BRUSSELS — A Portuguese civil-military research project supported by the European Defence Agency (EDA) is testing reduced-energy technologies for underwater robotics, said an EDA official. “In the Defence sector, the technology will allow underwater unmanned marine systems and robotics to operate at lower cost and added capabilities,” says an EDA press release.
“Looking for underwater mines is one possible use,” said the EDA official. Others include exploration, scientific data gathering and fisheries. The planned delivery date is June 2015.
The so-called TURTLE project was developed by a consortium of Portuguese small to medium enterprises (SMEs), research institutes and universities: the SME Silva Matos Metalomecanica, INESC PORTO (Technology & Science Laboratory), ISEP (School of Engineering, Porto Polytechnic Institute) and CINAV (Portuguese Navy Research Center). Its aim is to produce new ascent and descent energy-efficient technologies to be incorporated in robotic vehicles used by civil and military stakeholders for underwater operations.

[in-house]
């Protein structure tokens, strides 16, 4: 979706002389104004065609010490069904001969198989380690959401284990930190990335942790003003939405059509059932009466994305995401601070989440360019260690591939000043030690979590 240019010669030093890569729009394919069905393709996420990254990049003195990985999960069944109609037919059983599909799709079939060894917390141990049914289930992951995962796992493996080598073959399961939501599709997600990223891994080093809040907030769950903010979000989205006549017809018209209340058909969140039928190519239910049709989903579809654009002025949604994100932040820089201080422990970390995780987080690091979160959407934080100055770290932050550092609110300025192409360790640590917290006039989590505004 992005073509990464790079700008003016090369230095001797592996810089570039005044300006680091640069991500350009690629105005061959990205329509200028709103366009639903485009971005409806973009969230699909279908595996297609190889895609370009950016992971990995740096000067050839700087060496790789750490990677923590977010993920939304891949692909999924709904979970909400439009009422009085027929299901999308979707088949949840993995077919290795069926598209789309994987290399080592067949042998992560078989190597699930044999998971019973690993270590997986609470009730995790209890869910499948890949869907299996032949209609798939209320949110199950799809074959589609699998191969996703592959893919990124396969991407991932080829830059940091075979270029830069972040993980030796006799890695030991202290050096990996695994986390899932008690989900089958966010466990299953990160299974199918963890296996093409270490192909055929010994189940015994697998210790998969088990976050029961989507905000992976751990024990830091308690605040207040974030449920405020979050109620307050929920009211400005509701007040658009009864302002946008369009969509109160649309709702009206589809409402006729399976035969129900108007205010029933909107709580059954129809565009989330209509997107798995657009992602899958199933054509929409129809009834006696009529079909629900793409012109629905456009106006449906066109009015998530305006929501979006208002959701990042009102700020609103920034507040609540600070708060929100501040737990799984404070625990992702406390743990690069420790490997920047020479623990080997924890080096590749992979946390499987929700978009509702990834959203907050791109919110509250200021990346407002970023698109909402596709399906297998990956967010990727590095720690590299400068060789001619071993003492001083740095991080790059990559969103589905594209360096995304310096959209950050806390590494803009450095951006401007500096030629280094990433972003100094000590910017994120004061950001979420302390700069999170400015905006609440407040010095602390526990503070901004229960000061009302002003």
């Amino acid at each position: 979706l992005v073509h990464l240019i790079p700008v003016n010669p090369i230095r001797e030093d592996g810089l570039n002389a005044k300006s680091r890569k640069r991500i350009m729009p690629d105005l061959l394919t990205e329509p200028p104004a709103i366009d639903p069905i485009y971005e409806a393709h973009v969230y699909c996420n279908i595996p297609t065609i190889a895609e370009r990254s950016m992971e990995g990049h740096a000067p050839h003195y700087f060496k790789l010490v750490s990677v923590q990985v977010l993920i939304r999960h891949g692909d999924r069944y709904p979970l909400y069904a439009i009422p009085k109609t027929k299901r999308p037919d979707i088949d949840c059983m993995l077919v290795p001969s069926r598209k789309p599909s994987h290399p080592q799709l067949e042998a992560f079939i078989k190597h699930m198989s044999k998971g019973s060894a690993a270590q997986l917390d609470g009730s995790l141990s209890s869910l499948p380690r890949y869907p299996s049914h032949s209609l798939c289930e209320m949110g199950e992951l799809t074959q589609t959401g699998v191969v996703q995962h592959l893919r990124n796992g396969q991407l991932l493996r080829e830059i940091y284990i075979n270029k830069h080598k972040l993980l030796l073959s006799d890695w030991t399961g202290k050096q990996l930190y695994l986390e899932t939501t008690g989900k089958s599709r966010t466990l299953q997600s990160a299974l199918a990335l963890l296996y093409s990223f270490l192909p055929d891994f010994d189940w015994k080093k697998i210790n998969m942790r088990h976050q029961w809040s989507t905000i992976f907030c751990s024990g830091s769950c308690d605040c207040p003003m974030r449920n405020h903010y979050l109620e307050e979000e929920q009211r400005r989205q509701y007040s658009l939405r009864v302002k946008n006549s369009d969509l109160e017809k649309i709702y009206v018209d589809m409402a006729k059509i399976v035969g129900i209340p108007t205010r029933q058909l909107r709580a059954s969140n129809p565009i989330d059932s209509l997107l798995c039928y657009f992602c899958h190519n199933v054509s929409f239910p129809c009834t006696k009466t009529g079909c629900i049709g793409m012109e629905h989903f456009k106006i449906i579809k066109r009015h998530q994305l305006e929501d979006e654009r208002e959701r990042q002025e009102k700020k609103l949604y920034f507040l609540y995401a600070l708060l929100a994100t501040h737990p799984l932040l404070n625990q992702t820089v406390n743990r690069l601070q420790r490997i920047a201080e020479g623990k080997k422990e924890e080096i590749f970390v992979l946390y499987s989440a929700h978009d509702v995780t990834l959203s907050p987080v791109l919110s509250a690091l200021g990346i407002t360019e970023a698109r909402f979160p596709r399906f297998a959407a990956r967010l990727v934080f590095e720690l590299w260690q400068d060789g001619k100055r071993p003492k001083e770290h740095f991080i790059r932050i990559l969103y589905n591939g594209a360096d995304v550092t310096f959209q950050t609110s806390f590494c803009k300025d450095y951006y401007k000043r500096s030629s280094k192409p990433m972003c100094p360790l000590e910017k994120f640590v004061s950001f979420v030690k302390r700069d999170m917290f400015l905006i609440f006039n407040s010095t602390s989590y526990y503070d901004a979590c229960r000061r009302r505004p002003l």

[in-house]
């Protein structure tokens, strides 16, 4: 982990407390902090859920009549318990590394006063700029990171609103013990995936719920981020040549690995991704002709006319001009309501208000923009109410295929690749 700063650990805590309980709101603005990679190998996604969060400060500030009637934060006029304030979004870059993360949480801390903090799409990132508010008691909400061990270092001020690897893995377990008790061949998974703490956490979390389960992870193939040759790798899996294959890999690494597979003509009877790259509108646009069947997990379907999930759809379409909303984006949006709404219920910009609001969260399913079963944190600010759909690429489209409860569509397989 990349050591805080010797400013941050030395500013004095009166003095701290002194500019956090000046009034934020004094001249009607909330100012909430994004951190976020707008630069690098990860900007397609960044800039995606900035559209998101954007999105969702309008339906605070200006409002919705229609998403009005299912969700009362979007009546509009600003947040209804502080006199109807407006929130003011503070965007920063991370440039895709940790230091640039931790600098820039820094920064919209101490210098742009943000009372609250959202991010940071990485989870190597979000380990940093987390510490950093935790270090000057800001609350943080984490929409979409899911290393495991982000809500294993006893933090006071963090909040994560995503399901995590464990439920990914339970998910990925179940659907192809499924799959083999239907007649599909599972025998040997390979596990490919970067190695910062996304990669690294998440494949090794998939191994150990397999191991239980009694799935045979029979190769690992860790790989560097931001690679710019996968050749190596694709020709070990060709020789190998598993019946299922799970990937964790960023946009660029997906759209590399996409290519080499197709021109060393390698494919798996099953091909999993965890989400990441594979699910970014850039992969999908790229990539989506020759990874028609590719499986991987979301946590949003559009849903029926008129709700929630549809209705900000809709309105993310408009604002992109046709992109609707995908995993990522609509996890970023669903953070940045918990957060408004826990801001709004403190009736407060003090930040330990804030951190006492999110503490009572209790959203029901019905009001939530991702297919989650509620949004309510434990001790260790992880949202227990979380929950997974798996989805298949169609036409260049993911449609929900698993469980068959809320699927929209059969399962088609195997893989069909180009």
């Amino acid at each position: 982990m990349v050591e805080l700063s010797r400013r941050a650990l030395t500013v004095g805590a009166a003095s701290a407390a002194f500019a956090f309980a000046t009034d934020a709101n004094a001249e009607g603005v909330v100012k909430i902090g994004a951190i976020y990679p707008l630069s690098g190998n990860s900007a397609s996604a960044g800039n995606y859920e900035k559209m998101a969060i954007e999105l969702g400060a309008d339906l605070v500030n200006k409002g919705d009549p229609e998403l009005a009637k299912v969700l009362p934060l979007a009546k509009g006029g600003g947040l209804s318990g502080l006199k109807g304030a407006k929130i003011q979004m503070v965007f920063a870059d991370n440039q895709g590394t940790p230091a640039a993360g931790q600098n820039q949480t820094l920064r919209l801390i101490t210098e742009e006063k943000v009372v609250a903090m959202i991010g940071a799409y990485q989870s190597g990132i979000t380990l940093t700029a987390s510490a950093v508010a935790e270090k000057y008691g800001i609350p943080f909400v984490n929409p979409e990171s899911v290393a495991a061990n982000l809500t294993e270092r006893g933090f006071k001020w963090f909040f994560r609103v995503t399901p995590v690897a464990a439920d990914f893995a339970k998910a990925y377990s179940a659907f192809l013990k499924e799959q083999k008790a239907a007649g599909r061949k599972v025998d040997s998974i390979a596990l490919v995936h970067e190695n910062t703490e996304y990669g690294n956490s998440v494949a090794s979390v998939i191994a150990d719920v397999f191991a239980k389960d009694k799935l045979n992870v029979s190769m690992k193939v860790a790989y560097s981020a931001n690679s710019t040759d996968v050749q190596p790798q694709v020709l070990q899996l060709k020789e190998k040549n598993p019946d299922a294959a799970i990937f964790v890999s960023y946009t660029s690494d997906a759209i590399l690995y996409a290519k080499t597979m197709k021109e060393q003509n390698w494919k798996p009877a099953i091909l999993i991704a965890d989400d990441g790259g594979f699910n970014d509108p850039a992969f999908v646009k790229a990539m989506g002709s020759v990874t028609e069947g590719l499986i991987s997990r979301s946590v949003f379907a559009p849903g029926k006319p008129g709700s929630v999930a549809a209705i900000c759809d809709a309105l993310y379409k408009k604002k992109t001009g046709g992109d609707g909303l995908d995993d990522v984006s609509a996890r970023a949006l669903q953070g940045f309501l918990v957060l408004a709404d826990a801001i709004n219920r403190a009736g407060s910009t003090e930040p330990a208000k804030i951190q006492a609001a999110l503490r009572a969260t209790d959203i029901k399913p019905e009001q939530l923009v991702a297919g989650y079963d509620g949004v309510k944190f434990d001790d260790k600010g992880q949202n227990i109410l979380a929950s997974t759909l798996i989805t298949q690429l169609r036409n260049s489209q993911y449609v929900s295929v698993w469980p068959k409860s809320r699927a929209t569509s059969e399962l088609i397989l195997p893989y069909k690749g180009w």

TURTLE is the first of seven dual-use research initiatives supported by the EDA and is the first to receive EU structural funds for civilian and military research. Military research projects are only eligible to receive EU structural funds if they also have a civilian dimension.
The EU is funding 60 percent of the cost of the project, or about €770,000 (US $1.1 million).
The project is part of the EU’s efforts to coordinate security and defense research via the EDA and the European Commission. The idea is to use dual-use research projects to promote innovation in Europe while retaining key technological and industrial capabilities.